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World News

Two dead in clashes south of Lebanese capital

BEIRUT (Reuters) - Two people were killed and at least three wounded in clashes in a town south of Beirut, the Lebanese capital, on Thursday evening, the state news agency and a security source said, as several political parties urged calm.

The Lebanese army said on its Twitter account that it had deployed units to Khaldeh town to “control the situation” and restore calm.

The Lebanese army and the security source said gunfire was exchanged. Local media showed footage of heavy gunfire and fires blazing in buildings in the area.

The confrontation erupted after a row a few days ago over a banner marking the Shi’ite Muslim Ashoura religious ritual in an area where both Shi’ites and Sunnis reside, the security source, a second official and a senior official said. The Lebanese army also cited a dispute over the banner in their tweeted statement.

Several hours following the initial clashes, the senior official said tensions had calmed down. The Lebanese army said it had arrested four people in connection with the clashes.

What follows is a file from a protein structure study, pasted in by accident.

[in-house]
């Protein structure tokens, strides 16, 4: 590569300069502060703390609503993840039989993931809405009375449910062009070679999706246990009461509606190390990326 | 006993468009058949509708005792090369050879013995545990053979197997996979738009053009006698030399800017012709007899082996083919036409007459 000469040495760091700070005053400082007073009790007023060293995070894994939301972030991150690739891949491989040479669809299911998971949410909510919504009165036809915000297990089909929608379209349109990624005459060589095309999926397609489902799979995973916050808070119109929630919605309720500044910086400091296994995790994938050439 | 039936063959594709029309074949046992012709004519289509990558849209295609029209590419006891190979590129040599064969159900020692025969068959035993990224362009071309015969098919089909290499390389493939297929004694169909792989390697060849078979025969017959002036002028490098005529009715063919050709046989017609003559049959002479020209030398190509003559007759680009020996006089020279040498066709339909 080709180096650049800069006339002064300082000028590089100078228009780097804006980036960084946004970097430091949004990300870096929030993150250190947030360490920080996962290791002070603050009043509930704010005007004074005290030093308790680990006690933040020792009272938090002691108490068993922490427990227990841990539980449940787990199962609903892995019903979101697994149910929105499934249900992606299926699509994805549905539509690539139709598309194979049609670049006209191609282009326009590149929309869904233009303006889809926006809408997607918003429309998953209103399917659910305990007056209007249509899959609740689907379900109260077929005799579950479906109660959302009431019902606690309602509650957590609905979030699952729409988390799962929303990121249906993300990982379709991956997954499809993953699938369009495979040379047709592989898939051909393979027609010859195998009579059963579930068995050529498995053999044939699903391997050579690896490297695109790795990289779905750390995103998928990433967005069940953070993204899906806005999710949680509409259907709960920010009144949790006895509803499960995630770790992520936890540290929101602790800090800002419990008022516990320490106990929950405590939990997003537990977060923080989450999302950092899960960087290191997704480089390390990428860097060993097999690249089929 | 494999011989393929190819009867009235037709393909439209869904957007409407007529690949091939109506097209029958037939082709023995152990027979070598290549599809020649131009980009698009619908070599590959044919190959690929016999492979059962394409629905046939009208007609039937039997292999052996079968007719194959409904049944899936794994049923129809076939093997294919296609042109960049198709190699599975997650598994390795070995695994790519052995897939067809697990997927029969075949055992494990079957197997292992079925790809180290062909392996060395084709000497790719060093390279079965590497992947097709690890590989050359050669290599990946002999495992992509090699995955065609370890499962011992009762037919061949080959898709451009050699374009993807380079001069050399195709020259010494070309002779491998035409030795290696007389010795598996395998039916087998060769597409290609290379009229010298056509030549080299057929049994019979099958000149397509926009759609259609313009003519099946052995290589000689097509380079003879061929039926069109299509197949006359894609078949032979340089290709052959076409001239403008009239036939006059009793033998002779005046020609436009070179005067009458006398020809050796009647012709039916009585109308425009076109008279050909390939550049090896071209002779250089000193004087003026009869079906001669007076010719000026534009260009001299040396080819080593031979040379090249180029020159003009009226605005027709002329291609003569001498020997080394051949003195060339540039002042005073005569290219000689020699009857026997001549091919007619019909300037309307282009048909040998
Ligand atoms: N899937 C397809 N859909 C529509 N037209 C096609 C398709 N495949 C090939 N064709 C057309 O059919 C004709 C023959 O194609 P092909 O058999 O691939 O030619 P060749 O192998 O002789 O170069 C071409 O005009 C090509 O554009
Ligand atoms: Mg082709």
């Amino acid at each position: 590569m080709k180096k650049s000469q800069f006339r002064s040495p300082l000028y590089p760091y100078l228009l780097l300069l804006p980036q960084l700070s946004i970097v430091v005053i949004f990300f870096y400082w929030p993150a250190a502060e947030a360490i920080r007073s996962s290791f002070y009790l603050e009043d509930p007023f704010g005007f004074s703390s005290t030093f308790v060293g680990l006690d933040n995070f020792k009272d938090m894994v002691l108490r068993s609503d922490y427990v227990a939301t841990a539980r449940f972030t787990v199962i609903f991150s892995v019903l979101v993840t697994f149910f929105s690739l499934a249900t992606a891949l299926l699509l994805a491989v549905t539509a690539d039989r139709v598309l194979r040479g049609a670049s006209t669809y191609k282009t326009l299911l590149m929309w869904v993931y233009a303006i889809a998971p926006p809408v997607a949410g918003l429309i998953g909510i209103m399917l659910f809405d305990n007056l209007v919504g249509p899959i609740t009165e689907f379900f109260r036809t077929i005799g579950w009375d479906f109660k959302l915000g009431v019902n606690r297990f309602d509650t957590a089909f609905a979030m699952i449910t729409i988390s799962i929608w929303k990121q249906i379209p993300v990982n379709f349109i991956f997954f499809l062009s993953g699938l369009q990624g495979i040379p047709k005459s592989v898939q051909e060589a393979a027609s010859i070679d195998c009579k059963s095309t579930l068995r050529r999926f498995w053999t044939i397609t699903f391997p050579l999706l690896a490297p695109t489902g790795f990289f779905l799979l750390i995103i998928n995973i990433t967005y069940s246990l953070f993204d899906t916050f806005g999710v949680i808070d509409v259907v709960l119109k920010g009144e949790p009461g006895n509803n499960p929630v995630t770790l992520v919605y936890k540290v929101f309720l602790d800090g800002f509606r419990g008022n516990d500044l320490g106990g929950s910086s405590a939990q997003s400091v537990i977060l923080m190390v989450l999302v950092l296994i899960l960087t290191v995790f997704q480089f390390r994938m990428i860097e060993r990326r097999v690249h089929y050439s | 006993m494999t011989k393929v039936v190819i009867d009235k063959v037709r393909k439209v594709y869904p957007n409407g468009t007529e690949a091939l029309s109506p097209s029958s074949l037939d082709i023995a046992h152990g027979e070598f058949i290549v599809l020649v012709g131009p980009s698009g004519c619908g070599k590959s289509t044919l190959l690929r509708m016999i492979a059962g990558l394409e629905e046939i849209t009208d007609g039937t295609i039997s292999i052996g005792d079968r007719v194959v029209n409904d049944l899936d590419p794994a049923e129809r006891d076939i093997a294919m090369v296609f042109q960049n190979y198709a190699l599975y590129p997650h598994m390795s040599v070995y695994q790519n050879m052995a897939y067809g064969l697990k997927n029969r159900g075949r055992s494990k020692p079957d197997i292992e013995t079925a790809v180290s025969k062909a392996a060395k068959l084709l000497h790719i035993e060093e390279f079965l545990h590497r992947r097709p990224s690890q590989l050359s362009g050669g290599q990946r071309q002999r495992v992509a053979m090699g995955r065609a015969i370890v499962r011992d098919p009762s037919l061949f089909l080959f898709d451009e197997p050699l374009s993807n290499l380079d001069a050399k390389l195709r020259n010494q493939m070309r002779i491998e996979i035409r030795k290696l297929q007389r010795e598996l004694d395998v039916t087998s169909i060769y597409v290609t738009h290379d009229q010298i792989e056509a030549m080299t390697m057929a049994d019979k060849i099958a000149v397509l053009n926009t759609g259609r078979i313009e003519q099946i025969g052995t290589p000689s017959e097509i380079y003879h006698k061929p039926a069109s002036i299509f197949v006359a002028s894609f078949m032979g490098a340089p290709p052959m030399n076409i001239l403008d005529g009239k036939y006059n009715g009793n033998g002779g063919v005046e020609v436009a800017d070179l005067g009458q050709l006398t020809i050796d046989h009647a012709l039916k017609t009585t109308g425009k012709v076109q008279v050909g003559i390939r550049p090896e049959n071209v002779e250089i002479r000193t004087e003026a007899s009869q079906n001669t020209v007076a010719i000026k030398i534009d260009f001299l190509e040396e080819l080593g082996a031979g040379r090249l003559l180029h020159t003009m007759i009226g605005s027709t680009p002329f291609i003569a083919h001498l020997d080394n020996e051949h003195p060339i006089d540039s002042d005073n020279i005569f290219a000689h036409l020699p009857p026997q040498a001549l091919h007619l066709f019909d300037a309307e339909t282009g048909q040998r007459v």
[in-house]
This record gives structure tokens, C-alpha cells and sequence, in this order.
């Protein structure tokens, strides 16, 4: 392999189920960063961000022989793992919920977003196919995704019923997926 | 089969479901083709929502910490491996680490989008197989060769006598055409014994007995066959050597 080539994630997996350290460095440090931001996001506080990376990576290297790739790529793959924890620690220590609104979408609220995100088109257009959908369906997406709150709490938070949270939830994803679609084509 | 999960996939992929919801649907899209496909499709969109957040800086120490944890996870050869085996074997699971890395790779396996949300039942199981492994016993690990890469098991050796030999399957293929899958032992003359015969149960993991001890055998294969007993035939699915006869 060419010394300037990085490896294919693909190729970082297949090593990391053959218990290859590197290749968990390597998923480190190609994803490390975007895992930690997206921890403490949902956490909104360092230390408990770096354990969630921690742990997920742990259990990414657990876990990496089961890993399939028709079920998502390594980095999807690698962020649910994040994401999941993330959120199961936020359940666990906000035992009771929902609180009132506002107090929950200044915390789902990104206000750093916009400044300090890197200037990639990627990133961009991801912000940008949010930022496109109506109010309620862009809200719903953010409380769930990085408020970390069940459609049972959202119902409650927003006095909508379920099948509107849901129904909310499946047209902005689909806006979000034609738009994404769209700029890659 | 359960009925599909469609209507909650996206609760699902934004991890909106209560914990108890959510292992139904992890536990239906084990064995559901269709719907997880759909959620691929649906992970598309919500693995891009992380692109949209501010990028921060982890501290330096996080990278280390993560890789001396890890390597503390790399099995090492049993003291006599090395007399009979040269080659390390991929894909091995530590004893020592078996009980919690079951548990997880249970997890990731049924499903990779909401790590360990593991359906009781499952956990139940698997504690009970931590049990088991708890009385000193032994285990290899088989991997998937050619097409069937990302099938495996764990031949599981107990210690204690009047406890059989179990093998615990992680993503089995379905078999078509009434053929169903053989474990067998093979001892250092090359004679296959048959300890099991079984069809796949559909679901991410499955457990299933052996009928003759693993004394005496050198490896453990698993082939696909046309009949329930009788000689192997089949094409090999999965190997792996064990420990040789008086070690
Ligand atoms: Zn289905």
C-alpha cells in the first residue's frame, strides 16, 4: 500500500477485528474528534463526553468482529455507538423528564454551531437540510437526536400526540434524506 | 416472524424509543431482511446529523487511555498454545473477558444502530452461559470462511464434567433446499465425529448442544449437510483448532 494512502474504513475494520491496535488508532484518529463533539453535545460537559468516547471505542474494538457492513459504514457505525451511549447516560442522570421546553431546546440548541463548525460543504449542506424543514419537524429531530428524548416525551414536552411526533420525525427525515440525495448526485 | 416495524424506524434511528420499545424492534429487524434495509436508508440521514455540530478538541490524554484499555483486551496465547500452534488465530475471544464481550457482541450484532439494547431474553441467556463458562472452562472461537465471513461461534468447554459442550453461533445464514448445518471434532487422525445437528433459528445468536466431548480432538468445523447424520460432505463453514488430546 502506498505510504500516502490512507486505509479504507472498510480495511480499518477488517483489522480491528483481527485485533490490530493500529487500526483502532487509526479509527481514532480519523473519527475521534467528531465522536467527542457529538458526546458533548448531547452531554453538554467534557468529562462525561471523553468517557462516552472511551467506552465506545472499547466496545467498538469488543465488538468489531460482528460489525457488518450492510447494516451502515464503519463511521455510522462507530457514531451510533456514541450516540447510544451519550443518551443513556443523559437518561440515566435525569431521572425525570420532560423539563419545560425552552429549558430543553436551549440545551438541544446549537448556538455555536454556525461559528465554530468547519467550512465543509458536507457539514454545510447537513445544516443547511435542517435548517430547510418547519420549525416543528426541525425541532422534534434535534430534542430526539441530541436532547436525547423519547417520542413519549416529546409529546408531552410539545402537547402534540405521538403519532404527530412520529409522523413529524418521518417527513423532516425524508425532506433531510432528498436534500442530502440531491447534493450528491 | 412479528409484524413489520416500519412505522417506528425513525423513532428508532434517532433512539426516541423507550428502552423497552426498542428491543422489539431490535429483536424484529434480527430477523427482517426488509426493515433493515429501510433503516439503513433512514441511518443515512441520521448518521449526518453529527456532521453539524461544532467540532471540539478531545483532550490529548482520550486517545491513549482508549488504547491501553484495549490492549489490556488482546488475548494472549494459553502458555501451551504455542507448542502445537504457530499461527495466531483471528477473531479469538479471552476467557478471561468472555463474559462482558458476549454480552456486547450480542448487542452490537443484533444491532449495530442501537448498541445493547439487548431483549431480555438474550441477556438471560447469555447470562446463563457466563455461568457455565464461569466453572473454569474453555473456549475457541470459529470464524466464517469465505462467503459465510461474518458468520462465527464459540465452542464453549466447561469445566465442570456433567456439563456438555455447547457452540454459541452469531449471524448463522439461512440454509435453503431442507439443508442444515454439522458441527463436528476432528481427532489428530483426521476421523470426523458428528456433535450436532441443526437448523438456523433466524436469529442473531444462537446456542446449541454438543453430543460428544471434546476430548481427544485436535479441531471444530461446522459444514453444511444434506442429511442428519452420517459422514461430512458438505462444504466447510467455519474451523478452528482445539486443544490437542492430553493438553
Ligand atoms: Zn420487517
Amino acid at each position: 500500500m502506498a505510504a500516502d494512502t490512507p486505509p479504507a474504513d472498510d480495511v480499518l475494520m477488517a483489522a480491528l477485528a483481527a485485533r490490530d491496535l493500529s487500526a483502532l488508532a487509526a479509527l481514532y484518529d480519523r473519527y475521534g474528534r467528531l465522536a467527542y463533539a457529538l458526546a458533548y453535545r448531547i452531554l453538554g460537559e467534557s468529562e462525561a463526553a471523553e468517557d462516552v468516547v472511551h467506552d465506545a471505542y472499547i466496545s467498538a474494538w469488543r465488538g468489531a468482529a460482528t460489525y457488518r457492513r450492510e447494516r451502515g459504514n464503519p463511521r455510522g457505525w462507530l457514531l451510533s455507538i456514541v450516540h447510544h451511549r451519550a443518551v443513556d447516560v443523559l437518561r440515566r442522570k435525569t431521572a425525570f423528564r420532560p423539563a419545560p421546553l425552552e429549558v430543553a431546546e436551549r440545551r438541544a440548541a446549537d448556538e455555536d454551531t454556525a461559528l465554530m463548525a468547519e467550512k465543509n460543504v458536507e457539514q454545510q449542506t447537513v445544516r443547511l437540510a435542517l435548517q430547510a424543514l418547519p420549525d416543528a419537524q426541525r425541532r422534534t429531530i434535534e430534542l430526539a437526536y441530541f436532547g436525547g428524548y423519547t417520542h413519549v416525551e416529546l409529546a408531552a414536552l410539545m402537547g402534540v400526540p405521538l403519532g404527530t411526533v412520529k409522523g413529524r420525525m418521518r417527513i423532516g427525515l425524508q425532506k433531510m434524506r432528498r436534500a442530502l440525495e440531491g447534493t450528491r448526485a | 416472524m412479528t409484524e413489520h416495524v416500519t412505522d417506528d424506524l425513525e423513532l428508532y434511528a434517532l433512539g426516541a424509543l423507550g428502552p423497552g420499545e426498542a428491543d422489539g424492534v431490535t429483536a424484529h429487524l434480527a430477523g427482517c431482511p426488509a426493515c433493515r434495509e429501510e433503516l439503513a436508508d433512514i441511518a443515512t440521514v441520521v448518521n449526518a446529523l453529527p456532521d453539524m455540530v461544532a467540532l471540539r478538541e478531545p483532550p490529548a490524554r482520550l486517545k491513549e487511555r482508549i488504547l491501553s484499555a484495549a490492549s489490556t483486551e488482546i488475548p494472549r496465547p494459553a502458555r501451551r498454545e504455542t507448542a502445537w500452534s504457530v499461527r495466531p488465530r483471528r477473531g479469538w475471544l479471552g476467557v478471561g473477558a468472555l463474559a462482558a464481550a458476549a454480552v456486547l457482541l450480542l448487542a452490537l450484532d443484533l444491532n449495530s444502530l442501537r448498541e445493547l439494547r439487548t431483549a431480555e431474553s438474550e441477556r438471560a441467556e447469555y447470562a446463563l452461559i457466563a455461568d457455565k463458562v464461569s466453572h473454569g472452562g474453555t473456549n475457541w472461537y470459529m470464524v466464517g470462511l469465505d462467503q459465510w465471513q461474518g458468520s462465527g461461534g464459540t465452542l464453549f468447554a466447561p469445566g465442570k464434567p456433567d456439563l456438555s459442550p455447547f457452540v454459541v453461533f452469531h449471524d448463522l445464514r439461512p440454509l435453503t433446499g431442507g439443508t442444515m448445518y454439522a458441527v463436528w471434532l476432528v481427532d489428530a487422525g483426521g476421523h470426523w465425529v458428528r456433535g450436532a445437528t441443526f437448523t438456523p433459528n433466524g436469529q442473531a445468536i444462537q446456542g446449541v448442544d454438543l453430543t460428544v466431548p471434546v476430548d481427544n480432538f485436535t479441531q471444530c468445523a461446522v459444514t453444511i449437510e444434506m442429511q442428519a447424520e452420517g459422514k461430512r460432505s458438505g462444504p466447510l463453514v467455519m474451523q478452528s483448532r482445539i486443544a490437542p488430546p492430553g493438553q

Several political parties voiced concern over the incident as it continued to unfold, reflecting a country on edge amid fears it could escalate and compound Lebanon’s multiple crises amid a political vacuum.

Major General Abbas Ibrahim, a top Lebanese security official, called Shi’ite parties Hezbollah and Amal and Sunni politician Saad al-Hariri to calm the situation, the senior official said.

Druze leader Walid Jumblatt, who has followers and influence in the Khaldeh area, said the highway to the south and the security of citizens in the area were paramount.

“It is forbidden for any party political or sectarian side to mess with the road and the region that is for everyone,” he wrote on Twitter.

Former prime minister Saad al-Hariri’s Future Movement, which counts among its followers many of the Arab Sunni Muslims in Khaldeh, issued a statement urging them to show restraint.

Reporting by Tom Perry, Laila Bassam and Ellen Francis in Beirut; Writing by Ghaida Ghantous and Raya Jalabi; Editing by Leslie Adler and Matthew Lewis

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